SOURCE: Judicial Watch

Judicial Watch

August 17, 2012 13:06 ET

Judicial Watch, Statement Regarding Maryland's High Court's Decision Granting Maryland Voters Right to Vote on Gerrymandered Congressional Redistricting Map

Redistricting Plan Referendum Set for November Ballot

WASHINGTON, DC--(Marketwire - Aug 17, 2012) -'s Chairman Delegate Neil Parrott and Judicial Watch President Tom Fitton issued a statement today following a ruling by Maryland's highest court, the Court of Appeals, that allows a voter referendum on Maryland's newly gerrymandered Congressional Districting Plan to proceed. Maryland's highest court today shot down an effort begun by the state Democratic party that sought to stop the referendum (Dennis Whitley, III, et al., v. Maryland State Board of Elections, et al. (No. 02-C-12-171365)). launched a successful petition drive to put the Congressional Districting Plan to a referendum November 2012 because gerrymandered maps minimize the voting power of certain groups. Maryland Democrats filed a lawsuit to stop the referendum from going forward. Judicial Watch is representing and defended the effort at a hearing before the High Court in Annapolis, MD yesterday. The court issued a per curiam order, which this morning affirmed the decision of the lower court that had already allowed the referendum to proceed. 

Delegate Neil Parrott, Chairman of said:

"Today is a great victory for all Maryland voters. We are pleased that voters will have a say on what is likely the most gerrymandered congressional map in the country. On Election Day, we expect that both Democrats and Republicans will overturn these undemocratic and racially divisive congressional maps."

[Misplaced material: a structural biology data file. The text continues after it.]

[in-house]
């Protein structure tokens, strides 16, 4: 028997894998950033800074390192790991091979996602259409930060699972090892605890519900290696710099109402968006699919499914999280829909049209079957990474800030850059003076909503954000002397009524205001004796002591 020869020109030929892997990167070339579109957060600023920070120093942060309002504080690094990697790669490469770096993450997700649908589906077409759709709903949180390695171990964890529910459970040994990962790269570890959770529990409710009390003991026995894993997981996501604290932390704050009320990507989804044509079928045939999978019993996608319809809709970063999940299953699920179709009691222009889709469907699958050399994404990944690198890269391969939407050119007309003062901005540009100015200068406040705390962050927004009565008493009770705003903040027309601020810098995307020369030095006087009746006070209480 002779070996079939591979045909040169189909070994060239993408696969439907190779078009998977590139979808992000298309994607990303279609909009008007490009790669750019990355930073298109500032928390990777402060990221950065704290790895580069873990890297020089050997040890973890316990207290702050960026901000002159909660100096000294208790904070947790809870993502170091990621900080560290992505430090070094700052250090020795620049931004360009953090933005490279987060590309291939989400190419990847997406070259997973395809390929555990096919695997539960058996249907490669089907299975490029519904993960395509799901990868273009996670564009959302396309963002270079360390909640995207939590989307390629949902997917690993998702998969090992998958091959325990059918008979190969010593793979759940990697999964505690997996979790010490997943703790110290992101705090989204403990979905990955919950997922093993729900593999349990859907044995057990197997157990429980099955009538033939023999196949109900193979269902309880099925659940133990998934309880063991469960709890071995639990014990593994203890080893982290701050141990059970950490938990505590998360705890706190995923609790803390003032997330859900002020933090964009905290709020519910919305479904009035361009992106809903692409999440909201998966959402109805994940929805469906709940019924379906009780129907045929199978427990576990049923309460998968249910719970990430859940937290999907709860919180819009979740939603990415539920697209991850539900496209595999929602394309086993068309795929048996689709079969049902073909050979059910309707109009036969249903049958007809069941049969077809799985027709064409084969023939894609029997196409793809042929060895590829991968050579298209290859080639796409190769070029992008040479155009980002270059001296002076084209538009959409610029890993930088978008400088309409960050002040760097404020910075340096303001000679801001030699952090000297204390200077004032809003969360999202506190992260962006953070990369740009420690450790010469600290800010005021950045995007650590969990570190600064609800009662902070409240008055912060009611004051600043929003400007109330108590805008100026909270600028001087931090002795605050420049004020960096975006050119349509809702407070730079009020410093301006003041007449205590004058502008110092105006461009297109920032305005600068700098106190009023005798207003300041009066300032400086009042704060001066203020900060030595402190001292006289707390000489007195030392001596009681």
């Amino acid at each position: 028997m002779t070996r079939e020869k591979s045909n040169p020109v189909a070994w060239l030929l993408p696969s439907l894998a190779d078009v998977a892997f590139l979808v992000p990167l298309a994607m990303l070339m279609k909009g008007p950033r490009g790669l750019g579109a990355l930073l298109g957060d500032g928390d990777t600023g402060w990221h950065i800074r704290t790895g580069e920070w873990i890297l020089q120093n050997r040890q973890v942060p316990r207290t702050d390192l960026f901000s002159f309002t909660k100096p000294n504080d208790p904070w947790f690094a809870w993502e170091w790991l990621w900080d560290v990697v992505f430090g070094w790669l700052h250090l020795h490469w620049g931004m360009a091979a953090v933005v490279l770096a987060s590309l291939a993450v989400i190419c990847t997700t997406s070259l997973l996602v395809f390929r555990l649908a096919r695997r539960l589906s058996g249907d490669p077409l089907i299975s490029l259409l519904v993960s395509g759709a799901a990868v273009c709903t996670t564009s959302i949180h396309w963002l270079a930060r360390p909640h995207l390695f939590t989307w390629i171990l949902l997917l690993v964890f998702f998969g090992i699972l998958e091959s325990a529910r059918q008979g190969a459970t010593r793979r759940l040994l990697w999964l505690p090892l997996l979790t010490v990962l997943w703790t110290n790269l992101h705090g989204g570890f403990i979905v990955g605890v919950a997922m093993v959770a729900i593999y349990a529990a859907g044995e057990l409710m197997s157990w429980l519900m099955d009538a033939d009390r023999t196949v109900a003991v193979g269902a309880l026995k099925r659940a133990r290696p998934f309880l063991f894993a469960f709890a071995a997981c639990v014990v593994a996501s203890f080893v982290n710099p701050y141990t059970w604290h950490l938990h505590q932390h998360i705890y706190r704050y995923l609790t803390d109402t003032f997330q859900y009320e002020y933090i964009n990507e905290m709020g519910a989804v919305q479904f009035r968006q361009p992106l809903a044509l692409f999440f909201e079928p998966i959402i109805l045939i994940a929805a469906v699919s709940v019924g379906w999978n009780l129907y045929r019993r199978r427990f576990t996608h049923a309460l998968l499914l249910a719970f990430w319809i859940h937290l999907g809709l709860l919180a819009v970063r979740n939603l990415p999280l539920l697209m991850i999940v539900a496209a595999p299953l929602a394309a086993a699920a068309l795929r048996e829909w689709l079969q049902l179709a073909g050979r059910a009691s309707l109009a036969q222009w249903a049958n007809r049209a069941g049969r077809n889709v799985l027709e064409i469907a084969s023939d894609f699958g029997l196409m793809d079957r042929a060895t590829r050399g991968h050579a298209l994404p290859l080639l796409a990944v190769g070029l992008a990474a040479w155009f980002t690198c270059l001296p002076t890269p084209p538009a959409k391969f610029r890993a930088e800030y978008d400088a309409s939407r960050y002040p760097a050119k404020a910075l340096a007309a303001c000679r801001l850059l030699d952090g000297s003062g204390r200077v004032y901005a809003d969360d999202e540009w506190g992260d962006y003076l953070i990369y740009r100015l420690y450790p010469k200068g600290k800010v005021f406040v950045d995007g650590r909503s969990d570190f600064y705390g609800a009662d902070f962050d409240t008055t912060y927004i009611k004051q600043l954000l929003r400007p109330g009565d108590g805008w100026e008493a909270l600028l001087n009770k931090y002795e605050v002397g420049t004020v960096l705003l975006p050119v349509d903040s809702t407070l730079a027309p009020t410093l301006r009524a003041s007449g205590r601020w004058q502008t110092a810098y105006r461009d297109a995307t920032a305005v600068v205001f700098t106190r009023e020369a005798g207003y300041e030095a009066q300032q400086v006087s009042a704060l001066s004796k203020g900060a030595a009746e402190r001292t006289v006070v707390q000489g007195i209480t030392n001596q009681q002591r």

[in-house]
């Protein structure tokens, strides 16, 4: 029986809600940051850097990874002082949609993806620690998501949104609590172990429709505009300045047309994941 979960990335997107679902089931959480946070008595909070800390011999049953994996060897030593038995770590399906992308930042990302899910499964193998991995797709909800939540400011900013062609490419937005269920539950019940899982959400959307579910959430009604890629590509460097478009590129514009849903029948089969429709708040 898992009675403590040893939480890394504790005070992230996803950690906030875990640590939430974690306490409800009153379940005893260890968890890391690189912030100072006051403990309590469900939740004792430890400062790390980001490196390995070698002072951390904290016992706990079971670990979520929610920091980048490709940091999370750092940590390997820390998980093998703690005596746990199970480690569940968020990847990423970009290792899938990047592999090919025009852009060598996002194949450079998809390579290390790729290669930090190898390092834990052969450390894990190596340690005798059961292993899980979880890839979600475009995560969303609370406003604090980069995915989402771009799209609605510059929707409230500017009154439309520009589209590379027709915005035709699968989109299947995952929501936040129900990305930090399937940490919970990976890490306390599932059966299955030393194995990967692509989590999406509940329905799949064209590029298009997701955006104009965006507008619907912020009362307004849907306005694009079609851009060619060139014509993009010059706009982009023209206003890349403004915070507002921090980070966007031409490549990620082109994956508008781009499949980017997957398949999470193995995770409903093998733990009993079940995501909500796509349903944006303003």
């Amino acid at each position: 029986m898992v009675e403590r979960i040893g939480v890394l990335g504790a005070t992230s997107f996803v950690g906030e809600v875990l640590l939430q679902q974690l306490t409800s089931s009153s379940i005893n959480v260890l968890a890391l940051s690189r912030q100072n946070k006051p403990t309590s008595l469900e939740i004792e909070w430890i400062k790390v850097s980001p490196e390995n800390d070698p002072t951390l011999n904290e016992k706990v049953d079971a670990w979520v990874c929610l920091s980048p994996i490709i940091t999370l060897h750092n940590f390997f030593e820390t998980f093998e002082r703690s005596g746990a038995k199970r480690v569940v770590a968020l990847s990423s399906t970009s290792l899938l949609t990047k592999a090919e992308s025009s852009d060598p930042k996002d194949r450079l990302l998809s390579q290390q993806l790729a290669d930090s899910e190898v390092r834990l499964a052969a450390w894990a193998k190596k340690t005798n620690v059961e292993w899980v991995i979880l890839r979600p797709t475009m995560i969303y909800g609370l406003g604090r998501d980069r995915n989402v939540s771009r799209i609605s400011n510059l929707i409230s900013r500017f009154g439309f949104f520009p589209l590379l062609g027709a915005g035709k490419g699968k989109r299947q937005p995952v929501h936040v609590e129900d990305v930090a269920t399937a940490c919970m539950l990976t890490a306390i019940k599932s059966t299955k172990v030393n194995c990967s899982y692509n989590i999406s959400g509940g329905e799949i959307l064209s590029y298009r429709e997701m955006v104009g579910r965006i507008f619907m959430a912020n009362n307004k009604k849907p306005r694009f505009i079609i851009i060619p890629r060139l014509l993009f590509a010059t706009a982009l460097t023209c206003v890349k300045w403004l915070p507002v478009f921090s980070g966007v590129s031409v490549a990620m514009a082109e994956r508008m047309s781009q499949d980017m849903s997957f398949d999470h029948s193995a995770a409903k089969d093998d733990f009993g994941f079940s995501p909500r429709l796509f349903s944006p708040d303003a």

"Governor O'Malley and certain Democrat powerbrokers will now be held accountable to the will of the people of Maryland," said Judicial Watch President Tom Fitton. "Our lawyers were honored to protect the right of voters to exercise their right to keep in check the excesses of the politicians in Annapolis.

On October 20, 2011, Governor Martin O'Malley (D-MD) signed the new Congressional Districting Plan into law, drawing heavy criticism from both political parties. Critics maintain the new congressional map is specifically designed to enhance the power of Democrat incumbents while minimizing the voting power of minorities, rural voters and Republicans.

As noted by a Washington Post editorial: "The map, drafted under Mr. O'Malley's watchful eye, mocks the idea that voting districts should be compact or easily navigable. The eight districts respect neither jurisdictional boundaries nor communities of interest. To protect incumbents and for partisan advantage, the map has been sliced, diced, shuffled and shattered, making districts resemble studies in cubism."

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